Atlanta may require more roster surgery. I wrote last week I wouldn’t be surprised if the Falcons traded Julio Jones, 32 and coming off a season in which he missed seven games due to injury. Now that the draft is over and Jones is still a Falcon, I don’t believe the prospect of a trade is kaput. Because Atlanta wouldn’t have made a trade official till June 2 so Jones’ dead-cap money could be spread over two years, Fontenot could still trade Jones sometime this summer for a 2022 draft choice. I don’t think drafting Pitts made a big difference in their Jones plans—I think they’d still like to find a taker if the price is right, and my guess is the price would be an unconditional second-round pick. A complicating factor: Blank told me Thursday night, “I hope Julio stays. We want him to finish his career here. We’re not required to make a move with him.” But would the owner stand in the way of a deal? I doubt it.
Having two fresh sets of eyes from new organizations helps, as does Fontenot’s realization that he wasn’t hired to just make the easy decisions—like picking a tight end the Falcons think has a chance to be a faster and more athletic Gronk.
“My son tells me, ‘You need to trade for this guy, you need to get that guy,’ ” Fontenot said. “People talk about it like it’s fantasy football. We’ve had to move on from some players, and we’re going to continue to have to do that. The roster has to work financially. That’s the challenge. It’s not just as easy as saying, ‘We’ll keep the best players.’ The most challenging part of the job has been more so the cap, where we are, and us having to make decisions more so for business and not just about who the best players are.”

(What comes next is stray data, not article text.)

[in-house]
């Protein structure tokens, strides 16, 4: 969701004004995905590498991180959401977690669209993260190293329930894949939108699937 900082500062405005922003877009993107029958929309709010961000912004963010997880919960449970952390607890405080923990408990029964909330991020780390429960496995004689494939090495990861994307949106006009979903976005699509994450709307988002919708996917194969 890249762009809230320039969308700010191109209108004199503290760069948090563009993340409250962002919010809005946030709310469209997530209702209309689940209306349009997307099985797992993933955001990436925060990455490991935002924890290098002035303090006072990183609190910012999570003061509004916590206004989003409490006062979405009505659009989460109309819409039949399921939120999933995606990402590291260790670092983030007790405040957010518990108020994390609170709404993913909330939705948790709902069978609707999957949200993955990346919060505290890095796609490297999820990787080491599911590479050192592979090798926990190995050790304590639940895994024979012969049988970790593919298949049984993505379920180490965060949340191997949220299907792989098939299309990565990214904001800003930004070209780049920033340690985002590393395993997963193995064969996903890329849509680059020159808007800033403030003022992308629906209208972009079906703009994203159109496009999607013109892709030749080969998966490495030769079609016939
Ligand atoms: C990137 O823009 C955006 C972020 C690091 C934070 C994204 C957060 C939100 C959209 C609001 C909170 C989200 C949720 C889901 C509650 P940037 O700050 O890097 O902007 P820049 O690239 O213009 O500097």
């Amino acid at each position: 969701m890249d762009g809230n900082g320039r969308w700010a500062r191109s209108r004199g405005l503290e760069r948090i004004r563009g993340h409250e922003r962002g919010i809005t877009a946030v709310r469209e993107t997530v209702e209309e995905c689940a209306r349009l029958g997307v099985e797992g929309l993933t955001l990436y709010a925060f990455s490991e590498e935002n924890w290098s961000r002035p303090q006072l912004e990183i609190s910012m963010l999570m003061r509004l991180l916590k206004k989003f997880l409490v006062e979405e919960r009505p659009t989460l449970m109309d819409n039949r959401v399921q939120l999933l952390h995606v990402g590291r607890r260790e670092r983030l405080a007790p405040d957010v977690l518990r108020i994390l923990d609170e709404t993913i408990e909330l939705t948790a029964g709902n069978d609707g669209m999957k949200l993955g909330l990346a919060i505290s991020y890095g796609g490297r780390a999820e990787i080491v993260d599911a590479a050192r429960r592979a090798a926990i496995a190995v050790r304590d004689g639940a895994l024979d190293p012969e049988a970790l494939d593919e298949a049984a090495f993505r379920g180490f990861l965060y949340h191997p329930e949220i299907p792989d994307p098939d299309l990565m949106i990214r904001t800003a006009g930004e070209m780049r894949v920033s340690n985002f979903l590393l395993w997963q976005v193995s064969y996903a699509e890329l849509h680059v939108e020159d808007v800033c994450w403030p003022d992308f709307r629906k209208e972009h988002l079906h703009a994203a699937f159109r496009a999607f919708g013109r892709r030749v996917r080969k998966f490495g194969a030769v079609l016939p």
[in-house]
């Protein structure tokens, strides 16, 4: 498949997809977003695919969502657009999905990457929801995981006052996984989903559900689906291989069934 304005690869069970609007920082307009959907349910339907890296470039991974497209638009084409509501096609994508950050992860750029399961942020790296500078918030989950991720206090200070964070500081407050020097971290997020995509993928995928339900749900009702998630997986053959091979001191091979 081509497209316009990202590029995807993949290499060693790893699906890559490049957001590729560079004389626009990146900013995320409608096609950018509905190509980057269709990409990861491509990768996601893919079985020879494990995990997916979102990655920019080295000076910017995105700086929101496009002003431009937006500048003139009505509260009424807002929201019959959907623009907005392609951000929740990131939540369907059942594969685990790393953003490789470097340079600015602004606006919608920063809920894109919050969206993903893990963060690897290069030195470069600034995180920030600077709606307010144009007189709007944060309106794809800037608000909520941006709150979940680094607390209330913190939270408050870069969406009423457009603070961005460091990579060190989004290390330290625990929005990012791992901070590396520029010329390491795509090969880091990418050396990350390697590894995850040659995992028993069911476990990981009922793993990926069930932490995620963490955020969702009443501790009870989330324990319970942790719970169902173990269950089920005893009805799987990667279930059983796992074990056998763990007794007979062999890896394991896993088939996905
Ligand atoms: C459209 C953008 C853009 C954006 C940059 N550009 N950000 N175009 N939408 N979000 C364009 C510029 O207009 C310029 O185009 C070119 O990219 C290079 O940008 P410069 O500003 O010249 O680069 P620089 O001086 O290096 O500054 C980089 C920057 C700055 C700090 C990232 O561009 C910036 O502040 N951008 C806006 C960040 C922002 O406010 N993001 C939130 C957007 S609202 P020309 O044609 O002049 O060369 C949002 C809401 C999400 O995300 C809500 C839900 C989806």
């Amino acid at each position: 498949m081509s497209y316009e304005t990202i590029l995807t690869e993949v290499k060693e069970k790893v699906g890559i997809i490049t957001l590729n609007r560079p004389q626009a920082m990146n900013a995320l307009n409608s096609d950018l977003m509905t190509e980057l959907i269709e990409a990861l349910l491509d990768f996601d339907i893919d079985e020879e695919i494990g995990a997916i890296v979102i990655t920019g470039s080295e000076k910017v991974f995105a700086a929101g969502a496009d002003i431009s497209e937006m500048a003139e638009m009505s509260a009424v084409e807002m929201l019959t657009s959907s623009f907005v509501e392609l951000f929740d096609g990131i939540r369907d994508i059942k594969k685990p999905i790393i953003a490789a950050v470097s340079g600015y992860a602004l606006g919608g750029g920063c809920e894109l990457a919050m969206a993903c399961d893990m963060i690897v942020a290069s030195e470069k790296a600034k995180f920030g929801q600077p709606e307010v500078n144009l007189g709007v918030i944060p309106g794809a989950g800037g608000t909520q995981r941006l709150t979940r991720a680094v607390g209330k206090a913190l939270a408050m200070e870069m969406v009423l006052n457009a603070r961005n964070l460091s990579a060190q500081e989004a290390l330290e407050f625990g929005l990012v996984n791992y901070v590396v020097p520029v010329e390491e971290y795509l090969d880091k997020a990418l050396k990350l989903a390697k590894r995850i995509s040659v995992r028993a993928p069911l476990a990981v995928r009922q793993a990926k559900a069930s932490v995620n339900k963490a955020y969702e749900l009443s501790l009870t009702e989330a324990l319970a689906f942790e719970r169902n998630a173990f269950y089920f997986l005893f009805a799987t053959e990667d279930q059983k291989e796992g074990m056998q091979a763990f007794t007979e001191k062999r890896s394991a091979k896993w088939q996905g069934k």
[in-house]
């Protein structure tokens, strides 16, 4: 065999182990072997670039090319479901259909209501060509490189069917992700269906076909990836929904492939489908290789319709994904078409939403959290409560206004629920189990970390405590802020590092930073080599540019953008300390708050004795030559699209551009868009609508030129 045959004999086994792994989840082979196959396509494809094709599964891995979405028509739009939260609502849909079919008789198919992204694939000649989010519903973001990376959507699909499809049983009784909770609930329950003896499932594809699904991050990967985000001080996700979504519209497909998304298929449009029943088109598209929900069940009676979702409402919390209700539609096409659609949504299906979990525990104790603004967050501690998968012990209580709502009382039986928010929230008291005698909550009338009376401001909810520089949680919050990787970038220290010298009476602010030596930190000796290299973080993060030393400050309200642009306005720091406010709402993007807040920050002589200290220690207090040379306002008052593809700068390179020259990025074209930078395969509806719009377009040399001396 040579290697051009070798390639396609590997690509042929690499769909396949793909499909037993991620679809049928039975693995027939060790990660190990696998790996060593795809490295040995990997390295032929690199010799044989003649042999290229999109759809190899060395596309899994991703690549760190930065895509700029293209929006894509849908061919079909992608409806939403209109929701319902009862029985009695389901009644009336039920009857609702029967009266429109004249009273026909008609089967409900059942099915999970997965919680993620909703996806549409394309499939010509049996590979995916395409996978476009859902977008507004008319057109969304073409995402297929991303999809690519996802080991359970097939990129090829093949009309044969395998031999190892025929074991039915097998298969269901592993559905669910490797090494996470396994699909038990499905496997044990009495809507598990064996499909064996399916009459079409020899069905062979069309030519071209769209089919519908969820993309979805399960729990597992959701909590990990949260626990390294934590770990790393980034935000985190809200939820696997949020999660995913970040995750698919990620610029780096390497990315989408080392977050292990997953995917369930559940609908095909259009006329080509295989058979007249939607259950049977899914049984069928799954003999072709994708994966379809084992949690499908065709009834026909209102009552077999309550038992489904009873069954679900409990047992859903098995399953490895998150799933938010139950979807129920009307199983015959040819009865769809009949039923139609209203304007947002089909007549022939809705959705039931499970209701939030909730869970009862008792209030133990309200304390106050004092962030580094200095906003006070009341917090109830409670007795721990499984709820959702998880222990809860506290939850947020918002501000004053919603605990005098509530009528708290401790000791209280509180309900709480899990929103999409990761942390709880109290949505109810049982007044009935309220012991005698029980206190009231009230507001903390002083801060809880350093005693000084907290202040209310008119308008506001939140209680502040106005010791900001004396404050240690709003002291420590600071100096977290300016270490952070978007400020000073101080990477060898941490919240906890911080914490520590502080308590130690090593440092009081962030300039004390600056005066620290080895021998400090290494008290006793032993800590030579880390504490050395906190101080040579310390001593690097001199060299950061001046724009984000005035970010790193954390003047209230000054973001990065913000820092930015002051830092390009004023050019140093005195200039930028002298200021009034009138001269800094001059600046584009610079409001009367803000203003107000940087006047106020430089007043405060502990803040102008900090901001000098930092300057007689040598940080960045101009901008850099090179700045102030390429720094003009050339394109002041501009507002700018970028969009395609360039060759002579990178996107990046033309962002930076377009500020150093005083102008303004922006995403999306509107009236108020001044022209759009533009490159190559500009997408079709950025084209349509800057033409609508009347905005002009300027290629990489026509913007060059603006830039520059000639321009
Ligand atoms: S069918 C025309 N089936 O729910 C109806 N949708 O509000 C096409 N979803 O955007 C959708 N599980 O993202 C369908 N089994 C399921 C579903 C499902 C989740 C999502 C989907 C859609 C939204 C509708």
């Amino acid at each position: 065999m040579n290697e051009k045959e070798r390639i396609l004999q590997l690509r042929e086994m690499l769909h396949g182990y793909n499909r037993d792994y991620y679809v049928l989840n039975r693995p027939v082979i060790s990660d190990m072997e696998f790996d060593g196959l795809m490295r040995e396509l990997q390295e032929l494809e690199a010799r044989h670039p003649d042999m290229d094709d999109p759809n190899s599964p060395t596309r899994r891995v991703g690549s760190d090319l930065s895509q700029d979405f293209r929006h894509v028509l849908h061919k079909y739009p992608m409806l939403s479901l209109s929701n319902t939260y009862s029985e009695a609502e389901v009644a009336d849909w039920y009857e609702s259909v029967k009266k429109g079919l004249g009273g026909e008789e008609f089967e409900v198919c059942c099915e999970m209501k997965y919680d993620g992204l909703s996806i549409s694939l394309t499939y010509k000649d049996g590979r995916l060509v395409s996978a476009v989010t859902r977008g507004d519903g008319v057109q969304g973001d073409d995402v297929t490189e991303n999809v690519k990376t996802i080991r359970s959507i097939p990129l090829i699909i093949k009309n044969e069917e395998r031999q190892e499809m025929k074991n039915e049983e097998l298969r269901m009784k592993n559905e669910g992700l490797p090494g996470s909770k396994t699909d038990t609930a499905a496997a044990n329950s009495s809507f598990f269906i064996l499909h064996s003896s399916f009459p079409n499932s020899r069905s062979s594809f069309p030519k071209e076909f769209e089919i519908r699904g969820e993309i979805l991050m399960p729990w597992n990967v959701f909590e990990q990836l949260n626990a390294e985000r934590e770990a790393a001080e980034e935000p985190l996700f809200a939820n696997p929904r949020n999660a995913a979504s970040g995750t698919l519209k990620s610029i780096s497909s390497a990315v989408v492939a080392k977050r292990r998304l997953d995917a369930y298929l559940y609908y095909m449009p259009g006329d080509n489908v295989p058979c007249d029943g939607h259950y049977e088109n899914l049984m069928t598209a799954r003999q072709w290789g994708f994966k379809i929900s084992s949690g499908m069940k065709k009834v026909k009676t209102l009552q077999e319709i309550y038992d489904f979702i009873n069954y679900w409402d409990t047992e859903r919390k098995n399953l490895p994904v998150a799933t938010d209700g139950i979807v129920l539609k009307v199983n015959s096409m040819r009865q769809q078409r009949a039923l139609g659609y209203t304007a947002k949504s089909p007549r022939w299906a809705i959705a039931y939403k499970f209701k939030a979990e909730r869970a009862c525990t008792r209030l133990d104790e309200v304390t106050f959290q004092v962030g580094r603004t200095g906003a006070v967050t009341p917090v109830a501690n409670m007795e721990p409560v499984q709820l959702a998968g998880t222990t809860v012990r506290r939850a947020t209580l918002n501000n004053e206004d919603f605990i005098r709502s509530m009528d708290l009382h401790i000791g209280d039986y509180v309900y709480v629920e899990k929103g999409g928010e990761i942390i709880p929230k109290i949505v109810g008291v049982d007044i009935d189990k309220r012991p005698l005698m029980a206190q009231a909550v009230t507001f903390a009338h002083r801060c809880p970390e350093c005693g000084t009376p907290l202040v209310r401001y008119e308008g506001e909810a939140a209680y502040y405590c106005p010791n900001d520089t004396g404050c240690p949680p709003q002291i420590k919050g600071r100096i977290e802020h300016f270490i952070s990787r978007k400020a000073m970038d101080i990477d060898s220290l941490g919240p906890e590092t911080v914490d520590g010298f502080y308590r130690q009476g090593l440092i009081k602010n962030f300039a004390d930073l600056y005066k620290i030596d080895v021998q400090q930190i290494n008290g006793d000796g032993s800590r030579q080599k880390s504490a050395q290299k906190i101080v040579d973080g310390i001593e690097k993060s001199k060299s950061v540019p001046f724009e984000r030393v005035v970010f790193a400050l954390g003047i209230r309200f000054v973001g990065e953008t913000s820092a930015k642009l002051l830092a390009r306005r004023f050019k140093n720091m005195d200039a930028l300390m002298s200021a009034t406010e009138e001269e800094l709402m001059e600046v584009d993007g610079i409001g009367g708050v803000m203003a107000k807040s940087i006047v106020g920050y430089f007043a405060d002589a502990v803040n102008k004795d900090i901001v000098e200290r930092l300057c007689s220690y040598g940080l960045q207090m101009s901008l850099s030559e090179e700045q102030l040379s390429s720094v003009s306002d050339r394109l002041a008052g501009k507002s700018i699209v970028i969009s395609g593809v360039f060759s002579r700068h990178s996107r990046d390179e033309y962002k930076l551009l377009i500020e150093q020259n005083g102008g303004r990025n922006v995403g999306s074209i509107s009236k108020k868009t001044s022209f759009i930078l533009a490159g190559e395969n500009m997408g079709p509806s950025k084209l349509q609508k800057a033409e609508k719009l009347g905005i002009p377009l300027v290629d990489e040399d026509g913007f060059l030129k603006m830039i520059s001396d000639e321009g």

Projecting the offense without Jones, Atlanta still looks potent. Calvin Ridley and Russell Gage (combined in 2020: 162 catches, 2,160 yards) make a solid 1-2 at wideout, Hayden Hurst is a good tight end piece, and Pitts is a more developed talent than the tight end Smith made a multiple weapon in Tennessee, Jonnu Smith. Pitts will be used wide, in the slot, as a traditional tight end and maybe even in the backfield. “Jonnu’s my guy,” Pitts told me Friday. “He’s a Philly guy, like me. We’re close. I saw how he was used by Coach Smith in Tennessee. This is going to be a great fit for me, because coach has a great reputation for using the end in different places.” An underrated piece of the offensive puzzle could be the versatile receiver/back/returner Cordarrelle Patterson, one of the game’s most intriguing players. With Smith’s imagination, Patterson could emerge as a big player here.
“Let’s put Cordarrelle on a Jet sweep,” mused Smith. “Let’s see if Kyle can run the football. I don’t care who’s back there. Let’s mix and match and morph.”
I drove away from the Falcons in the wee hours thinking they needed a GM and coach who understand the business of football can be cold sometimes, and it’s not a business to keep heroes a year too long, and who aren’t married to anyone here. That’s what they’ve found in Fontenot and Smith. This line from Smith, a big reader, stuck with me: “I use my Jim Mattis quote, and Terry and I talk about it all the time, ‘If you don’t like problems, stay out of leadership.’ “ They’ll have their share, and they don’t seem to mind.
Read more from Peter King’s Football Morning in America column here.